Listening to Your New Employees

As employees, Gen Z can implement new methods and techniques that can be beneficial to your business. Request feedback from new employees on freshly implemented workflows. This is an opportunity for you to support your team and listen to their concerns.

As the most technology savvy generation to date, Gen Z is familiar with not only identifying problems but finding ways to fix them. Solicit feedback and get insight into their suggestions for solving problems. This will give them ownership of their jobs at an early stage. Ownership of their positions gives them the power to grow as professionals and support the company simultaneously.

Although the pandemic stands in the way for most businesses, many have shown agility and innovation by making changes for a post-COVID world. For many, this meant accepting remote life for good. Consider the benefits of continuing as a remote company, and how they affect this new generation of employees. Temporary solutions can become long-term features of your workplace during this transition.

Turning Short-Term Fixes into Long-Term Solutions

Remote work processes were originally put in place as a temporary response to what we hoped would be a temporary situation. As the pandemic spreads, it has become evident that we have to be prepared to work remotely for the foreseeable future.

However, if businesses plan to keep remote life around, some things need to be reevaluated. Communication, training, and employee support are all areas that may need to change. When the pandemic first started, companies flocked to communication platforms like Zoom and Slack. Although these platforms filled the temporary need, more permanent solutions need to be found. As your business moves forward with remote life, research into other tools that will make communication more transparent and accessible especially for new employees.

For new employees, these temporary communication platforms may not be enough. In your training process, make sure to tailor your education to remote life. Create documentation and guides that support new employees in their training and beyond. You should also offer the option to have one on one training sessions. By sharing screens, or other ways of providing a more personal method of training, you can address the need for individual training safely.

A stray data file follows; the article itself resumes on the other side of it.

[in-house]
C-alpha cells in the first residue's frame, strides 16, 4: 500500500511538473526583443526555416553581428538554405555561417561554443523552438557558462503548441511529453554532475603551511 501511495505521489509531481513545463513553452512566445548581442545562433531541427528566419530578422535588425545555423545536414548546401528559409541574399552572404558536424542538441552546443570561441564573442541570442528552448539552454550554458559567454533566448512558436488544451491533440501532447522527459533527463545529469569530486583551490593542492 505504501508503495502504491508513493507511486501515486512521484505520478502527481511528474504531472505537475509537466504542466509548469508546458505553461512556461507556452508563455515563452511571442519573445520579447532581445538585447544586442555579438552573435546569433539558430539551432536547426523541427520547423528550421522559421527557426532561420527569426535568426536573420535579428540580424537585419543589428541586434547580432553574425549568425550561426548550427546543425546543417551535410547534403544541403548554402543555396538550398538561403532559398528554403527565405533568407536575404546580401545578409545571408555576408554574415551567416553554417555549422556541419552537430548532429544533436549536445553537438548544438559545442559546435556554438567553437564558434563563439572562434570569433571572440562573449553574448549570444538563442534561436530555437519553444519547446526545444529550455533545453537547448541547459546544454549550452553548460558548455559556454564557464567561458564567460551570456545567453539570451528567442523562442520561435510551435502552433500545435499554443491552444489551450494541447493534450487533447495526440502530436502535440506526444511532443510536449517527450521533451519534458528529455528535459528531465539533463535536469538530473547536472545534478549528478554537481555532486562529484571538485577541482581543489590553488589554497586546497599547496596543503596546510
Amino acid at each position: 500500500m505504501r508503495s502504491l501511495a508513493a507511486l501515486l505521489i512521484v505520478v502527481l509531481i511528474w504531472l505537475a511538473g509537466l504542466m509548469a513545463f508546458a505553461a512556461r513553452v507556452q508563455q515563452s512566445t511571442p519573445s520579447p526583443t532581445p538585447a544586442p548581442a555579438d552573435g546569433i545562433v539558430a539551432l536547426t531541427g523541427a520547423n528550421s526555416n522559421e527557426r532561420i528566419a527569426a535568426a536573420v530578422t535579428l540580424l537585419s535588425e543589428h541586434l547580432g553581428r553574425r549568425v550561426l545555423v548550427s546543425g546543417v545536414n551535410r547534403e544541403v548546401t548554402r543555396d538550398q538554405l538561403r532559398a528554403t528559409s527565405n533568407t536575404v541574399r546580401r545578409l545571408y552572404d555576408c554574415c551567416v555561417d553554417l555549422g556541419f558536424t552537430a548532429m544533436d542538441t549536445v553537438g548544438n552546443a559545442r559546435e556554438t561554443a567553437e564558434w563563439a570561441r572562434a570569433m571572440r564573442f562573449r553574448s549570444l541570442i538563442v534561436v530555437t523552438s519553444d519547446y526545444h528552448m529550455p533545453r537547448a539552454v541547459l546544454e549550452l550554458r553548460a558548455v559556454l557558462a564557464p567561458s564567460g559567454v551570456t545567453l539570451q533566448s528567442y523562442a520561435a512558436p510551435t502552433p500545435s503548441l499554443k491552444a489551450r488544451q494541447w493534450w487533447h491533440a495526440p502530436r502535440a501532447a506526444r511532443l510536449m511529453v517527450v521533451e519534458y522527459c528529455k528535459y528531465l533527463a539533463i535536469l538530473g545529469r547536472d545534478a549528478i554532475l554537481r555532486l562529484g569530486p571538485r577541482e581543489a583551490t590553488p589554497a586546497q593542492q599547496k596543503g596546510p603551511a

As the new generation begins searching for work, employers need to be aware of the fact that while they are technology natives, their preferences are very different than their millennial predecessors. They will need to make sure that they listen to their employees, and fill the holes that are found in their processes. Keeping an open mind to these suggestions will be vital in making Gen Z employees feel like a part of the team.

We are still waiting to see what the long-term effects of the Coronavirus pandemic are going to be. Generation Z is experiencing a historic public health crisis and all the financial and social challenges that come along with it. When bringing them into the workforce, ensure their voices are heard among your other employees. They, and the rest of the company, will thank you for doing so. Although some may fear the changes that come with this new generation, their potential says otherwise. A new generation in your company will surely lead to innovation, improvement, and overall success.

About the author

Jori Hamilton

Jori Hamilton is a freelance writer residing in the Northwestern U.S. She covers a wide range of subjects but takes a particular interest in covering topics related to business productivity, recruitment, HR, and marketing strategies. To learn more about Jori, you can follow her on Twitter and LinkedIn.